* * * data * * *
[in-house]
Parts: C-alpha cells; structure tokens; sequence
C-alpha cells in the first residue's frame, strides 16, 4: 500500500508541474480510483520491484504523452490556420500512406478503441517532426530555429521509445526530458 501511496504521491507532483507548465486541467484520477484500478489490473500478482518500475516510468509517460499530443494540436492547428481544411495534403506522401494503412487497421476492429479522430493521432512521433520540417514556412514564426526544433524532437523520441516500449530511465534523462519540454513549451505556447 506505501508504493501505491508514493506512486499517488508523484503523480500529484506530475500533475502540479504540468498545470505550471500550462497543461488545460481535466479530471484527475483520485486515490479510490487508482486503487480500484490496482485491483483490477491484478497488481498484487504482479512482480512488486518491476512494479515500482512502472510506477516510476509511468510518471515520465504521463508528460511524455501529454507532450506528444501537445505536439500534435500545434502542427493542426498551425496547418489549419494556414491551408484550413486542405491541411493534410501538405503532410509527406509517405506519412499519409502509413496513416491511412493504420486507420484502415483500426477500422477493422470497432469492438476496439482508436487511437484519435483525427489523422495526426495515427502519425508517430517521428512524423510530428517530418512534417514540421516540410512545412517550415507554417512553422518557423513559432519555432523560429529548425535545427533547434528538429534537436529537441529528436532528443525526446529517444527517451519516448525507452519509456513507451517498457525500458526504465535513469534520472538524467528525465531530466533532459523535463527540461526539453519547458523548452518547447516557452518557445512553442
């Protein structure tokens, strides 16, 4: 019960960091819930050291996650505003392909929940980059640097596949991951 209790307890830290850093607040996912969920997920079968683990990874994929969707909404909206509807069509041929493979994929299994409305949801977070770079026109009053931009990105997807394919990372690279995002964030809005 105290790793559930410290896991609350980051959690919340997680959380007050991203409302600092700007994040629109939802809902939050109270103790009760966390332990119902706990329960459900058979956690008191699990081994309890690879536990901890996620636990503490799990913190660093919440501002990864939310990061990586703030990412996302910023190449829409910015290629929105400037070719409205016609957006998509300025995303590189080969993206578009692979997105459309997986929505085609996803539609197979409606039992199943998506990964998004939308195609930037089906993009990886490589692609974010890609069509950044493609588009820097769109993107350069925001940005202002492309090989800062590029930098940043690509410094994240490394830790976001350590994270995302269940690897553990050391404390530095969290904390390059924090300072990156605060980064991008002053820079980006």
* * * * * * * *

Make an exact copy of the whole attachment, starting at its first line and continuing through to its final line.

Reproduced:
[in-house]
Parts: C-alpha cells; structure tokens; sequence
C-alpha cells in the first residue's frame, strides 16, 4: 500500500508541474480510483520491484504523452490556420500512406478503441517532426530555429521509445526530458 501511496504521491507532483507548465486541467484520477484500478489490473500478482518500475516510468509517460499530443494540436492547428481544411495534403506522401494503412487497421476492429479522430493521432512521433520540417514556412514564426526544433524532437523520441516500449530511465534523462519540454513549451505556447 506505501508504493501505491508514493506512486499517488508523484503523480500529484506530475500533475502540479504540468498545470505550471500550462497543461488545460481535466479530471484527475483520485486515490479510490487508482486503487480500484490496482485491483483490477491484478497488481498484487504482479512482480512488486518491476512494479515500482512502472510506477516510476509511468510518471515520465504521463508528460511524455501529454507532450506528444501537445505536439500534435500545434502542427493542426498551425496547418489549419494556414491551408484550413486542405491541411493534410501538405503532410509527406509517405506519412499519409502509413496513416491511412493504420486507420484502415483500426477500422477493422470497432469492438476496439482508436487511437484519435483525427489523422495526426495515427502519425508517430517521428512524423510530428517530418512534417514540421516540410512545412517550415507554417512553422518557423513559432519555432523560429529548425535545427533547434528538429534537436529537441529528436532528443525526446529517444527517451519516448525507452519509456513507451517498457525500458526504465535513469534520472538524467528525465531530466533532459523535463527540461526539453519547458523548452518547447516557452518557445512553442
């Protein structure tokens, strides 16, 4: 019960960091819930050291996650505003392909929940980059640097596949991951 209790307890830290850093607040996912969920997920079968683990990874994929969707909404909206509807069509041929493979994929299994409305949801977070770079026109009053931009990105997807394919990372690279995002964030809005 105290790793559930410290896991609350980051959690919340997680959380007050991203409302600092700007994040629109939802809902939050109270103790009760966390332990119902706990329960459900058979956690008191699990081994309890690879536990901890996620636990503490799990913190660093919440501002990864939310990061990586703030990412996302910023190449829409910015290629929105400037070719409205016609957006998509300025995303590189080969993206578009692979997105459309997986929505085609996803539609197979409606039992199943998506990964998004939308195609930037089906993009990886490589692609974010890609069509950044493609588009820097769109993107350069925001940005202002492309090989800062590029930098940043690509410094994240490394830790976001350590994270995302269940690897553990050391404390530095969290904390390059924090300072990156605060980064991008002053820079980006």